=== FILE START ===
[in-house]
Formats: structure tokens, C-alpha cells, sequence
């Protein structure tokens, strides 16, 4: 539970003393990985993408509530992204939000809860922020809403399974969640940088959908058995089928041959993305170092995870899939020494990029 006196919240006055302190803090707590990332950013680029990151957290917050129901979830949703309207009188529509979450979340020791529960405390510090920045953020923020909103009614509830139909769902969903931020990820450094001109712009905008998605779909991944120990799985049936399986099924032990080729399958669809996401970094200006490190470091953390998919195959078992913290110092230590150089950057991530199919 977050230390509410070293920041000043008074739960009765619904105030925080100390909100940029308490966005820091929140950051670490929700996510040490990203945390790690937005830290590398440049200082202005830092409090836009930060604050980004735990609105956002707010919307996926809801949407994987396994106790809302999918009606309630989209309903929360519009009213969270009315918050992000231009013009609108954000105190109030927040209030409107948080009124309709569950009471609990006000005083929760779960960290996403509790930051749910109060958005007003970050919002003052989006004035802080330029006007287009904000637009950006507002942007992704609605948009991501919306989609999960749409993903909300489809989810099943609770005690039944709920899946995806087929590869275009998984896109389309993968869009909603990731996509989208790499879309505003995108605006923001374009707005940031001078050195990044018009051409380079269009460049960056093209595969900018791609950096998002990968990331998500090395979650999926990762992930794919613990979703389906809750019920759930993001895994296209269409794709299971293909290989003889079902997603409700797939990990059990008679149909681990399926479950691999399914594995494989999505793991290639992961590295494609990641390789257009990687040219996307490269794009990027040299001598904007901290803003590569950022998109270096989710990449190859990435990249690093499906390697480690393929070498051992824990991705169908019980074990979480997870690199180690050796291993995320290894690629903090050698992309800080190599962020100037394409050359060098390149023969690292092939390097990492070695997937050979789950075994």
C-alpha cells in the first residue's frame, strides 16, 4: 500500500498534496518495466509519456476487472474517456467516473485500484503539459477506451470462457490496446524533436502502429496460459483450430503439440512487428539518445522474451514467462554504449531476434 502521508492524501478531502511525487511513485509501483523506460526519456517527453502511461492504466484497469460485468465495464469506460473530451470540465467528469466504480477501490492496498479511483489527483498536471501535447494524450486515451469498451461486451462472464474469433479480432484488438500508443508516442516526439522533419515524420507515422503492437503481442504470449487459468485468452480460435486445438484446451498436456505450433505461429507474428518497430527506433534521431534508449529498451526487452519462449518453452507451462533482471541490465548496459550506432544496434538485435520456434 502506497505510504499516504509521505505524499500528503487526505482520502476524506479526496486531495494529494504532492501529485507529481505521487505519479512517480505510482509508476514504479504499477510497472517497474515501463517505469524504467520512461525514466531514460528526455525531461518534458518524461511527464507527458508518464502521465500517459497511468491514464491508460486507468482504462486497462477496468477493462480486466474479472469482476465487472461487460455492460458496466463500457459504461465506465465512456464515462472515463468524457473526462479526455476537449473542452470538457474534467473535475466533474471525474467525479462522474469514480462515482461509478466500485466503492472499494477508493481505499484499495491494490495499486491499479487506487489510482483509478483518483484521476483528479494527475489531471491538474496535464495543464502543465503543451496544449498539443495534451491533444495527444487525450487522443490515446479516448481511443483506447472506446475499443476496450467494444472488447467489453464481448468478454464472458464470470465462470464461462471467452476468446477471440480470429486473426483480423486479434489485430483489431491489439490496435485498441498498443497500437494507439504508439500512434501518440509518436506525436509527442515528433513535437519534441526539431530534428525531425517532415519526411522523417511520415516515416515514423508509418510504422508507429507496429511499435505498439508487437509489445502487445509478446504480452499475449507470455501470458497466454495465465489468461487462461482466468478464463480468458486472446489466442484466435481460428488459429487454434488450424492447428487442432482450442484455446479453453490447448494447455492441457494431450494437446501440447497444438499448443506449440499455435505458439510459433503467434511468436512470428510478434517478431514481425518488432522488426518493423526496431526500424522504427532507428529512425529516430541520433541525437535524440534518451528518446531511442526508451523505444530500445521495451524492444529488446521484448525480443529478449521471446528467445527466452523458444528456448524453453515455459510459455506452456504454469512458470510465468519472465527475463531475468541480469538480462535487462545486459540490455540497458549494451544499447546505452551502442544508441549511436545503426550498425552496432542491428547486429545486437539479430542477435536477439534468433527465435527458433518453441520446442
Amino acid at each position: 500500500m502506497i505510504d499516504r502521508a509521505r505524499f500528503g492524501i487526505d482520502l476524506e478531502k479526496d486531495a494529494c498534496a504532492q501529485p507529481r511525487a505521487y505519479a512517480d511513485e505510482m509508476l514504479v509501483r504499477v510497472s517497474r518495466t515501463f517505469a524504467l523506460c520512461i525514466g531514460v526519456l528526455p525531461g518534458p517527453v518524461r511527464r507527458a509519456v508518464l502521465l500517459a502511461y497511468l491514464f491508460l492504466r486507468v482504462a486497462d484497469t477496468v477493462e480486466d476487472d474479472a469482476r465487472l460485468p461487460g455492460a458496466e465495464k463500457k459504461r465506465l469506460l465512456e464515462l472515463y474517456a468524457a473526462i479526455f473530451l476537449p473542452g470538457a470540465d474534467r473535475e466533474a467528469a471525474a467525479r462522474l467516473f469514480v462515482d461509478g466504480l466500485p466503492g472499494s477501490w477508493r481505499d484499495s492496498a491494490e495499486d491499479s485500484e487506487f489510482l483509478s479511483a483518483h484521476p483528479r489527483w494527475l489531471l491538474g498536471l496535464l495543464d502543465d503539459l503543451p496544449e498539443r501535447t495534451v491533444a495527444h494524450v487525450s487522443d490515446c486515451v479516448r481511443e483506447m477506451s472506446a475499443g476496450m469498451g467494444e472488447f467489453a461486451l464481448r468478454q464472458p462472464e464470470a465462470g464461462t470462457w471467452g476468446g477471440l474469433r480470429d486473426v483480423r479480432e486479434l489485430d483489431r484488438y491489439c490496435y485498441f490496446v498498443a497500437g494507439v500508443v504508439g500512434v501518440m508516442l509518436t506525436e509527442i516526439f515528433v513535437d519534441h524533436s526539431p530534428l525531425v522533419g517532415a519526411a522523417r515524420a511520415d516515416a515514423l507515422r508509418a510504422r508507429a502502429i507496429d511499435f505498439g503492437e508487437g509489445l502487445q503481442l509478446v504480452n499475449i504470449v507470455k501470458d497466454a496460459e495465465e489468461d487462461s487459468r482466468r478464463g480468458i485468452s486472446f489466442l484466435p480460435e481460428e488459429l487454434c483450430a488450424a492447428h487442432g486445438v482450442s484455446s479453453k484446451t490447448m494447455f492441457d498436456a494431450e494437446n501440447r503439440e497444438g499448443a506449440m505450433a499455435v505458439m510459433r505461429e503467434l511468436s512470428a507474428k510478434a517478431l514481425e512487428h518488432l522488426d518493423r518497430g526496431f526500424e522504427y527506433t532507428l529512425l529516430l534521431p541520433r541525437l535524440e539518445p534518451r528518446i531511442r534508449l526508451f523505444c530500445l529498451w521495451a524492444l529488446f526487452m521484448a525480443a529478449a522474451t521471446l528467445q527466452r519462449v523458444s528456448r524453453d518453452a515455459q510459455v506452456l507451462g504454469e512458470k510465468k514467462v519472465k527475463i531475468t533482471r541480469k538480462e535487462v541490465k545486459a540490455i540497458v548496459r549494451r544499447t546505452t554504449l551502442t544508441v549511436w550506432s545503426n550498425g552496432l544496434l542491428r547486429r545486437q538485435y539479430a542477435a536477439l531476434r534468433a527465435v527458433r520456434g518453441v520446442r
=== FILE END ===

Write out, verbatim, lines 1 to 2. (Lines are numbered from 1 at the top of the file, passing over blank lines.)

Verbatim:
[in-house]
Formats: structure tokens, C-alpha cells, sequence